I wanted to share a response I made on an EMC blog called, "The Backup Blog."
We will also be sharing a response for our VLS product as well. There was too much to respond to in one post! Stay tuned!
As a Product Manager for the HP StorageWorks D2D Backup System product line, I wanted to respond to your blog entry on July 16th, 2008, entitled "HP's Whac-A-Mole VTL".
First, I would like to agree with you that our D2D Backup Systems may be limited in scalability and capacity - that is, depending on one's perspective. For a large Enterprise or data center, this is certainly true. However, these products are positioned for small and mid-range businesses (SMB), as well as for remote/branch office sites (ROBO), that require improved backup and restore capabilities over traditional backup to tape (disk-to-tape) data protection schemes.
Rather than take the approach of many other storage vendors, including EMC, which try to "tweak" higher-end solutions to meet the needs of smaller customers (think square peg, round hole), HP has designed a portfolio of disk-based data protection solutions specifically for customers that have smaller budgets and storage requirements.
Our new D2D Backup Systems, which you reference, range from 3TB to 9TB, offer comparable (if not better) performance than other solutions within the same class of disk-based storage products, and are priced starting at $6500 for a complete system (including the deduplication software).
Additionally, by using inline, hash-based deduplication (which you fail to mention), we are compatible with a wide range of backup applications that customers already have installed - unlike the EMC Avamar solution which requires customers to "rip and replace" their current backup applications.
HP's D2D Backup Systems are easy to install (typically, in less than an hour) and are just as easy to manage, requiring little, if any, need for expensive installation/service/support contracts (ala EMC, IBM, Data Domain). Also, HP's D2D Backup Systems utilize target-based deduplication (again, which you fail to mention) which is far less dependent on client resources and much less likely to impact the availability and performance of client applications - unlike source-based deduplication solutions such as EMC Avamar.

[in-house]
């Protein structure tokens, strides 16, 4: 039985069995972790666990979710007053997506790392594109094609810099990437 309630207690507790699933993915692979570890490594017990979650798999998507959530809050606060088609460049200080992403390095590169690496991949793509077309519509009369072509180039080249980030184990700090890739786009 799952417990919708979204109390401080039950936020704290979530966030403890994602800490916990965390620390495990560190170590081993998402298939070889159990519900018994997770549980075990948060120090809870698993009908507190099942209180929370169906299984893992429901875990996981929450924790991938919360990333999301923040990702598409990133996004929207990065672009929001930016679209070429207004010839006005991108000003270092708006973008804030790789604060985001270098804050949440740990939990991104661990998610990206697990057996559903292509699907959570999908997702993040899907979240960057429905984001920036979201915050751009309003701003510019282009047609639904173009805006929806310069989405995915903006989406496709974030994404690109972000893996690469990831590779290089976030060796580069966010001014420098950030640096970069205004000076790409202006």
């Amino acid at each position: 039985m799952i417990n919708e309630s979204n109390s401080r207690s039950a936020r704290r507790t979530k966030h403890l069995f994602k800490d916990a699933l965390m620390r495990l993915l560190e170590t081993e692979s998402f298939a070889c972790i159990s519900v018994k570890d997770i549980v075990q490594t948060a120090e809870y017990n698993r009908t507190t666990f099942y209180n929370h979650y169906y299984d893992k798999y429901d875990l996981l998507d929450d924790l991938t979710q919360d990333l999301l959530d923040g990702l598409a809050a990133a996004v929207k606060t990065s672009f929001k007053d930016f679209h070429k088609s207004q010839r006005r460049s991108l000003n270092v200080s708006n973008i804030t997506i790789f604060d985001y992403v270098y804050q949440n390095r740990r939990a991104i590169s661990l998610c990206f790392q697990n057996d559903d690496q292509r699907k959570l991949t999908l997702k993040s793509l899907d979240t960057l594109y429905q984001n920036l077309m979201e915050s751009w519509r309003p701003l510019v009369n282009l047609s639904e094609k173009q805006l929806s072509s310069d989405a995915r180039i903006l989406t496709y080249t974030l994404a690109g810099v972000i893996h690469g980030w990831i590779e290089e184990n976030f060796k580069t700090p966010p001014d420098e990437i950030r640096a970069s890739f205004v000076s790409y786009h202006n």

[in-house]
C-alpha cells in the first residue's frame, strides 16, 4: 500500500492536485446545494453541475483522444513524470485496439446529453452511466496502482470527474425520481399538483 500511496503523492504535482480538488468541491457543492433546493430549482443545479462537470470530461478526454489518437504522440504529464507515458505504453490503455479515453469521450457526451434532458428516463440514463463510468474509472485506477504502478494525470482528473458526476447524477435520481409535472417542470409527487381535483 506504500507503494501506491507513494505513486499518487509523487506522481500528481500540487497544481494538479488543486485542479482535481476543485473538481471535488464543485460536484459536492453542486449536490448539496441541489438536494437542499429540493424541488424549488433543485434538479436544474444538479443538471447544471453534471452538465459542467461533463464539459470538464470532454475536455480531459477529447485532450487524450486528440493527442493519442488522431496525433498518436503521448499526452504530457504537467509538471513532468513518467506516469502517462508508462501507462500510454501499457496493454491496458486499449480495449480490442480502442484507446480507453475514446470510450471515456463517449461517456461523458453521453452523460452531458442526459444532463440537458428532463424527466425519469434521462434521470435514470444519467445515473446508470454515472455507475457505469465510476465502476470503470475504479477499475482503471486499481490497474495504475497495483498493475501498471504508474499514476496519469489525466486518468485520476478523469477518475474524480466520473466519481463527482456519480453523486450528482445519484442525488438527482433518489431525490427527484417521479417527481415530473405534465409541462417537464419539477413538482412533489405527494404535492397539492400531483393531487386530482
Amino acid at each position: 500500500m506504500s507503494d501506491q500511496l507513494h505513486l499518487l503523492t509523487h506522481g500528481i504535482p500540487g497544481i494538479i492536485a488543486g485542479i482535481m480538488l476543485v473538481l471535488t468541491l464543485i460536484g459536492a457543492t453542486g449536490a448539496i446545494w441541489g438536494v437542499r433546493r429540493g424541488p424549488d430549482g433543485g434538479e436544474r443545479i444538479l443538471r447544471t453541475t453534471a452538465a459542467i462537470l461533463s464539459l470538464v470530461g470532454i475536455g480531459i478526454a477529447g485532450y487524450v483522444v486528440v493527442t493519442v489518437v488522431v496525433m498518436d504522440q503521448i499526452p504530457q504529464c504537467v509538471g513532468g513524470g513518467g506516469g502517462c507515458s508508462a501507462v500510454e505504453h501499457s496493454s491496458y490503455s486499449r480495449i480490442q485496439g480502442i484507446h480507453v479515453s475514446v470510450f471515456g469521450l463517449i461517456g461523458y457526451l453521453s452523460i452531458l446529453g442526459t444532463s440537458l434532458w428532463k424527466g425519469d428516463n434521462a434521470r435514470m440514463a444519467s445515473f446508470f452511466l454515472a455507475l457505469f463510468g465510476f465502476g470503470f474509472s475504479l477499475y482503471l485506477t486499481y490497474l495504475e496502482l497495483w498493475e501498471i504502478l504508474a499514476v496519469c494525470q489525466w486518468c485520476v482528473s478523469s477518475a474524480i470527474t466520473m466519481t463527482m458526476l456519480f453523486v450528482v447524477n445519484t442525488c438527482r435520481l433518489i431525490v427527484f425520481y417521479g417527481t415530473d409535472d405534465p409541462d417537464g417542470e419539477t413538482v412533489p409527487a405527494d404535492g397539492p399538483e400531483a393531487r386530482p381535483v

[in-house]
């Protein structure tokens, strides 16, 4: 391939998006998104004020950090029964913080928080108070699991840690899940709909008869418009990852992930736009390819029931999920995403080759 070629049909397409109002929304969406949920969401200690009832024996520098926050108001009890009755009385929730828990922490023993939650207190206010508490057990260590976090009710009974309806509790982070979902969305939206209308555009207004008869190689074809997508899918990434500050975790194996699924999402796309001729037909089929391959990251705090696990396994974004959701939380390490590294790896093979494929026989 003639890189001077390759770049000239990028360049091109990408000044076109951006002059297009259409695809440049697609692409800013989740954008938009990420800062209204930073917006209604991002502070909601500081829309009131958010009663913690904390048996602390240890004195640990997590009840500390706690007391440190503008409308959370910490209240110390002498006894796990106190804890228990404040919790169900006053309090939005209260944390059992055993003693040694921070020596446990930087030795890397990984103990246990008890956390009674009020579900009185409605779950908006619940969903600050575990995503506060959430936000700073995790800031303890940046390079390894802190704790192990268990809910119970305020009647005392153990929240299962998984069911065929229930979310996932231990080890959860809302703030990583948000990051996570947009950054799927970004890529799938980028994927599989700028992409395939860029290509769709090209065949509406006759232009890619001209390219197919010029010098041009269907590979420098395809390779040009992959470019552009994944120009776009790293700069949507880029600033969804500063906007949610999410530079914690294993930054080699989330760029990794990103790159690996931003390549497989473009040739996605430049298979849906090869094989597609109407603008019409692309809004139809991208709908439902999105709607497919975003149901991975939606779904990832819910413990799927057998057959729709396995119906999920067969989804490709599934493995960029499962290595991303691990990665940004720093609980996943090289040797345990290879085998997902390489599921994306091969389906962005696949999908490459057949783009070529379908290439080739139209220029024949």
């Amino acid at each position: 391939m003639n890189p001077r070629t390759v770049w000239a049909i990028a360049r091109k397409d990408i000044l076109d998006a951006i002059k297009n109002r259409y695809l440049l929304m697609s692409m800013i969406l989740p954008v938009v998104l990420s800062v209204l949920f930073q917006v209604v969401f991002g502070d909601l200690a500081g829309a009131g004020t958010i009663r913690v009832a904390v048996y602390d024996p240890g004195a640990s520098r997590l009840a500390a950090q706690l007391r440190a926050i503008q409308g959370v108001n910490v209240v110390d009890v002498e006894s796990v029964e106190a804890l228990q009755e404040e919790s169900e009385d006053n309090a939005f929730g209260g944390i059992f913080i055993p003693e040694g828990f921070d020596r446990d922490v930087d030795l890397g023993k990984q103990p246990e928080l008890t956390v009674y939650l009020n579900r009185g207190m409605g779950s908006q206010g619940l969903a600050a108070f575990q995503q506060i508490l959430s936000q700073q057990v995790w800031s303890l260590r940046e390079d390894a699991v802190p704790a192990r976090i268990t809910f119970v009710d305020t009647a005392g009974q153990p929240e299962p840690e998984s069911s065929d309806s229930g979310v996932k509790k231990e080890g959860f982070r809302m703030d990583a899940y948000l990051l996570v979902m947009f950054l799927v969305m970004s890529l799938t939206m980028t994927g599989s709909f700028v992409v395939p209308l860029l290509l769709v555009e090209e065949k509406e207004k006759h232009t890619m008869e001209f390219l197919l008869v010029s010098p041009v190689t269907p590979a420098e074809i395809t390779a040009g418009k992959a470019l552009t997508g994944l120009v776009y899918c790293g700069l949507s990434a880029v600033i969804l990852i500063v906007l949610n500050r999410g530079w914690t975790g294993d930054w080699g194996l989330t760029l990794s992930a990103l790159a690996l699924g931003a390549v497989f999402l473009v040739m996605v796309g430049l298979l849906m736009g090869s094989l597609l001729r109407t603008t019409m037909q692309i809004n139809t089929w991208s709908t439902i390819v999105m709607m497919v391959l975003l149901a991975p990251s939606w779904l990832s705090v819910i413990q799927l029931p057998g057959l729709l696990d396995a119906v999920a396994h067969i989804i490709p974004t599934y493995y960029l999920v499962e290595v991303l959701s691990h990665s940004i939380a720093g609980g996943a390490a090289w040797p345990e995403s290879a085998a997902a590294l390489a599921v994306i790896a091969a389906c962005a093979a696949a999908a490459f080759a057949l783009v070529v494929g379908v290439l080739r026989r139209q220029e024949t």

For years, I have seen press releases and heard EMC executives tout their dedication to providing SMB solutions. EMC purchased Dantz Retrospect, partnered with Dell, and created the Insignia product line - all in the name of garnering market share in the fastest growing IT customer segment - the SMB segment. Yet, EMC continues to build Enterprise solutions, then remove a few hard drives, take away a bit software, and then claim it has solutions for the SMB segment. Sorry folks, that's not how it's done. You can't claim to cater to small businesses when your pricing starts at $20K to $50K for a low-end data protection solution. While EMC may sell some volume in the mid-range segment (everybody and their brother competes there!), I think you have missed the boat on smaller businesses which comprise 80% to 85% of worldwide businesses. Probably time to check your market research...
Lastly, on the topic of product names, as you so thoughtfully pointed out how bad "D2D" was, I think the uninformed IT customer would find EMC's product names quite amusing - Avamar, DL 3D, Centera, Clariion, and Celerra. My bet is that the uninformed IT customer would think that your either selling pharmaceuticals to middle-aged men (if you get my point) or selling props from an episode of Battlestar Galactica.
Thanks and look forward to our future conversations.
Product Manager for the HP StorageWorks D2D Backup System product line